February 6, 2002

Summer College Targets Local Students

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Spending the summer at Cornell may not sound that appealing to its own matriculating students but to some high school students in Tompkins County, it is a special opportunity to get a taste of college life. For the past five years, Cornell’s Summer College has offered a full scholarship to two academically qualified high school sophomores or juniors who demonstrate financial need and are currently attending any high school in Tompkins County.

At the summer program, the students are able to take undergraduate-level courses for college credit as well as non-credit career exploration seminars.

Equal Chances

“We want to give local high school students the same opportunity that other high school students have when they come to the Summer College,” said Abby Eller, director of the Summer College. “We call it a bridge to the college experience.”

In existence for 41 years, the Summer College gives high school students the opportunity to live on campus and experience college life for three to six weeks, which includes dorm and educational experiences.

“We wanted some financial aid to be designated very carefully for Tompkins County students,” Eller said. “The scholarship makes a huge difference.”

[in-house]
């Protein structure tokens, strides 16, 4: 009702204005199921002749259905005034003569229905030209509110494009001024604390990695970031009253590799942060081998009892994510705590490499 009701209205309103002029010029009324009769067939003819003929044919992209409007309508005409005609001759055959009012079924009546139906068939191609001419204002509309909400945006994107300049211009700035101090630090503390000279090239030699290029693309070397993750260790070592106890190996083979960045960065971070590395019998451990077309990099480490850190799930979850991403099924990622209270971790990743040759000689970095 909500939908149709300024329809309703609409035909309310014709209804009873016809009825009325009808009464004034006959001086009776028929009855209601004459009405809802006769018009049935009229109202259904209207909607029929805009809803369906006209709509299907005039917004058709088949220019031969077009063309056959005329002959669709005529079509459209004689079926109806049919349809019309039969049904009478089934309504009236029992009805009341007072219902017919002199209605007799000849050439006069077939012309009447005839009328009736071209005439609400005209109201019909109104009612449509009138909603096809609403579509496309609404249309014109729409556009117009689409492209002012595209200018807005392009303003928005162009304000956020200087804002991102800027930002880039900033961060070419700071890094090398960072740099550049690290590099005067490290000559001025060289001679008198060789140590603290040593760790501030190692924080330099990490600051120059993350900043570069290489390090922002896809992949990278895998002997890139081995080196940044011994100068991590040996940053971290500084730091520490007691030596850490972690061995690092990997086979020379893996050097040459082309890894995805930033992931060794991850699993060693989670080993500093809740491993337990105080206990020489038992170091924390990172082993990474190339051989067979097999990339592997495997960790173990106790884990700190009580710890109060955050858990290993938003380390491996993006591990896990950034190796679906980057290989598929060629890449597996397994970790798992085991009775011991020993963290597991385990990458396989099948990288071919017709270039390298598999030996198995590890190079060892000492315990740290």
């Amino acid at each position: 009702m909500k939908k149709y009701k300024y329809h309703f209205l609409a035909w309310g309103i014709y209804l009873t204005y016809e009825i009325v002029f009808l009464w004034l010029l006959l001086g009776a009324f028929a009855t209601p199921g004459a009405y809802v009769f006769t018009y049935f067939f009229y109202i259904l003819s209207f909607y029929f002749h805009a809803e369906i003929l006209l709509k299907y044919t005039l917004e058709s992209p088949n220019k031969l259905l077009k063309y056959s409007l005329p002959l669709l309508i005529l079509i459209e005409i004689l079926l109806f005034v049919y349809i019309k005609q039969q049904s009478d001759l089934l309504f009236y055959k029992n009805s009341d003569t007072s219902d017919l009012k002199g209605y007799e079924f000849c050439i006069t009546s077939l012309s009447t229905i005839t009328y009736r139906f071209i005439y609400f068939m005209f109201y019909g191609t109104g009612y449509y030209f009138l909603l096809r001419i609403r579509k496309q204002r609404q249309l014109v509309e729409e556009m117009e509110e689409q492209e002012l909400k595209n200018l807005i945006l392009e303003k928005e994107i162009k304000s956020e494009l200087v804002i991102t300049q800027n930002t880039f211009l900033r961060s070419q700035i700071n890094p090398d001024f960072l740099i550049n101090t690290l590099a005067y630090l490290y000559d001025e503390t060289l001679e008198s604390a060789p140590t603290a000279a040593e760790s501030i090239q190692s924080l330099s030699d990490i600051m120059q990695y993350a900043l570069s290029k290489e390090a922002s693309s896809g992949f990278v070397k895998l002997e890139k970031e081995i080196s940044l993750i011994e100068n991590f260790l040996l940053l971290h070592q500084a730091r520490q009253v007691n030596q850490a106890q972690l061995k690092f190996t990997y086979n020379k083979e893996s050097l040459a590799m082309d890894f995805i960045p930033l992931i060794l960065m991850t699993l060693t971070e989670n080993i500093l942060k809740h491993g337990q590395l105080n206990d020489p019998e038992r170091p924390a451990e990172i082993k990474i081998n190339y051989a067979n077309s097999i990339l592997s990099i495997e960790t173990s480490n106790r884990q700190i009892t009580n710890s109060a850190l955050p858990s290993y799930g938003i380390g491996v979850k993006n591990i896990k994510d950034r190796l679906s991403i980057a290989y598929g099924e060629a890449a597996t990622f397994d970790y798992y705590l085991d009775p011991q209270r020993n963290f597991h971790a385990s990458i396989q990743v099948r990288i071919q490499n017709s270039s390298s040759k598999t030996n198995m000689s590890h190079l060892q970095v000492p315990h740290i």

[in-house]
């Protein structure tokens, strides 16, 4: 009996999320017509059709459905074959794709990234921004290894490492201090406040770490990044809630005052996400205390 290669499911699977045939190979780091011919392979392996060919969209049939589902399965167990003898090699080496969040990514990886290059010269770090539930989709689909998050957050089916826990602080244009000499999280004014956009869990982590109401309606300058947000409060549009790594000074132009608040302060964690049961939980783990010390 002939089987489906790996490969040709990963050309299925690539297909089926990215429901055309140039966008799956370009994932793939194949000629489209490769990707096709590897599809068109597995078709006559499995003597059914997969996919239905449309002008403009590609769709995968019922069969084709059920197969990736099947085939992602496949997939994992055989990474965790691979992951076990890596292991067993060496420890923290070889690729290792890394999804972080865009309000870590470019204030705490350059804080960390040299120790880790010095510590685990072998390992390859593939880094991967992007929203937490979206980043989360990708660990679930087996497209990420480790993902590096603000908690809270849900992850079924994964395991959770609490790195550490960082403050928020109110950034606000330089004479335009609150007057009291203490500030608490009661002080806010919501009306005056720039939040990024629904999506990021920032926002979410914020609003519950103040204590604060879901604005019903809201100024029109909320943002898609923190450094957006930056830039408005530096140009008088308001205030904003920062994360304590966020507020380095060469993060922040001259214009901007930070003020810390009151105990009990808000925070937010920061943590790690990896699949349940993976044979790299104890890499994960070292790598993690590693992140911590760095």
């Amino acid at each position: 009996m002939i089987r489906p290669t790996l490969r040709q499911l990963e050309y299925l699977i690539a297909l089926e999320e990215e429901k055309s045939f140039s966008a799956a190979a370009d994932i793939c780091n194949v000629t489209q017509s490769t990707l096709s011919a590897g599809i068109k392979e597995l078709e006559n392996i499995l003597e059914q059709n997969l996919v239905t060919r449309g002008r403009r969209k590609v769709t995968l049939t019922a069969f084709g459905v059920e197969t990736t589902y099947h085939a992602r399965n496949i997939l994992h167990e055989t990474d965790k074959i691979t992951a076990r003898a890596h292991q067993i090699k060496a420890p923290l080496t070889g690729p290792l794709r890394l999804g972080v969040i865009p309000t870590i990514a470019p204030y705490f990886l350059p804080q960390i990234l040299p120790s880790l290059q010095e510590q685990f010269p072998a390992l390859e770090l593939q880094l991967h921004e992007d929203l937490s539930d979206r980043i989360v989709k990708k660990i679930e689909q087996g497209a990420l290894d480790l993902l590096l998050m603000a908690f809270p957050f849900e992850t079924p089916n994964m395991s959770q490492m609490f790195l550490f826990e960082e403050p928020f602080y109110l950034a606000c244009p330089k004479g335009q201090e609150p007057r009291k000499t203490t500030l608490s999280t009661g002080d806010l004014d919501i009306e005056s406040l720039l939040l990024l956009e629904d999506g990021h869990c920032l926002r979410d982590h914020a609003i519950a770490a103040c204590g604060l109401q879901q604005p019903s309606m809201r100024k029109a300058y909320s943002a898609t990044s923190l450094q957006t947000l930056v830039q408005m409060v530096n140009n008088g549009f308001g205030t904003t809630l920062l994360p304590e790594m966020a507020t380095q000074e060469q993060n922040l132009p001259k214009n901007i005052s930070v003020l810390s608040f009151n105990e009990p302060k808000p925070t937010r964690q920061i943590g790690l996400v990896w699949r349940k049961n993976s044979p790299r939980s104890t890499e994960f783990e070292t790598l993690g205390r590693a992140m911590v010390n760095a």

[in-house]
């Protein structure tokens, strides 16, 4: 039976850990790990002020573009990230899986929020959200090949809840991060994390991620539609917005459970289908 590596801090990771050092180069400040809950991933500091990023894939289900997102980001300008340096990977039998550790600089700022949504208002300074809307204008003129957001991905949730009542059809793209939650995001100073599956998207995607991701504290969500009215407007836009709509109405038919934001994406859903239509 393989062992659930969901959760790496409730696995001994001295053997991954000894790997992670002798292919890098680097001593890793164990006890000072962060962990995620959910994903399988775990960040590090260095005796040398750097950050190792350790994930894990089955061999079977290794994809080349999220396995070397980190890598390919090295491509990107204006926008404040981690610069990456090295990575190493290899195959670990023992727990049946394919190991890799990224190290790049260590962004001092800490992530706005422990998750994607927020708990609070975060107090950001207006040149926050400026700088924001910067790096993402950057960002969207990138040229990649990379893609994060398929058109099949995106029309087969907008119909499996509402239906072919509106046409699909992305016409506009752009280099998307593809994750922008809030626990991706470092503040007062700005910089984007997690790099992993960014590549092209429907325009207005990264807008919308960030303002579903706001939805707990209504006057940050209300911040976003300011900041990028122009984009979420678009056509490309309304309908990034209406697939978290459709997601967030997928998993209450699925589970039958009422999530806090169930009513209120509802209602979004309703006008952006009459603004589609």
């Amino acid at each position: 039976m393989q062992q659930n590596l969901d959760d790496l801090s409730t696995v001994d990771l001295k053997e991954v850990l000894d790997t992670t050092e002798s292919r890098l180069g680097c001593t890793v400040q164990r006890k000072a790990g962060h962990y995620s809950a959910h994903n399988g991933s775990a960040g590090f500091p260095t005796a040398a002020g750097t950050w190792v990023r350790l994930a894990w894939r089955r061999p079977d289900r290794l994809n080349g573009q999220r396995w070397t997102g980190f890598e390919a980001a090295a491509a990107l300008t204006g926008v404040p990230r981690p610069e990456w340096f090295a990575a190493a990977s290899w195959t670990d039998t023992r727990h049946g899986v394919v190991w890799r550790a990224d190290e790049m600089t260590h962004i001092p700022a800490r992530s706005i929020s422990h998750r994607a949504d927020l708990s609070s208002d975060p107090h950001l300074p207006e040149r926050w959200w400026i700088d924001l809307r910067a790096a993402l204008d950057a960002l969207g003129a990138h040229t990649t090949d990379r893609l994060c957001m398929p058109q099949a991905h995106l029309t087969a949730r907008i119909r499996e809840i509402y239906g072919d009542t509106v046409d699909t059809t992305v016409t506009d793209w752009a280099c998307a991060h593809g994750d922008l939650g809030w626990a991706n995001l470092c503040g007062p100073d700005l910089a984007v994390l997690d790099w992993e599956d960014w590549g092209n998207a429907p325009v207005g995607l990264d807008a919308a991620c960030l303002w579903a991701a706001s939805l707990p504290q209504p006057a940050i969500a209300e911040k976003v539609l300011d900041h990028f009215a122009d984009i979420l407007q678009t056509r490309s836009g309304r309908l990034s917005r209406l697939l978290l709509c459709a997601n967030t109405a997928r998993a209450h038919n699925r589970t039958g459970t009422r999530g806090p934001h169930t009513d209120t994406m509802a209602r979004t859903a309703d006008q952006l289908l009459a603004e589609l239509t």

According to Nicole Brooker, last year’s recipient of the scholarship and a current senior at Lansing High School in Lansing, NY, the program’s high costs can discourage some local students from participating.

“I thought it would be a great way to experience college but I couldn’t get there financially,” Brooker said.

Scholarship applicants must demonstrate academic excellence as well as financial need, as GPA and essay requirements are part of the application process. Brooker first learned of the program through her ninth-grade English teacher, June Martin.

“I think the Cornell Summer College is a great program,” Martin said. “I look at the diversity of courses that they offer … I think there’s something there for everyone.”

With eleven career and academic exploration seminars, as well as field trips, lectures and planned social events, participating students are completely immersed in college life for the summer.

“You were able to make your own choices,” Brooker said. “There was a lot of experiencing things on your own and prioritizing what you needed to get done.”

For Brooker, one of the best aspects of the program was the variety of cultures represented by the students participating in the program.

“Being surrounded by different cultures was so amazing,” she said. “Since Lansing is a predominantly white area, I was astounded by how many different ethnic groups there were [at Cornell] … that is how I hope college will be.”

Brooker feels that the six weeks she spent at Cornell are not ones that she will easily forget.

“You can really find who you are [at the program],” she said. “It was a completely overwhelming experience. You could find a new way of expressing yourself.”

Archived article by Meghan Barr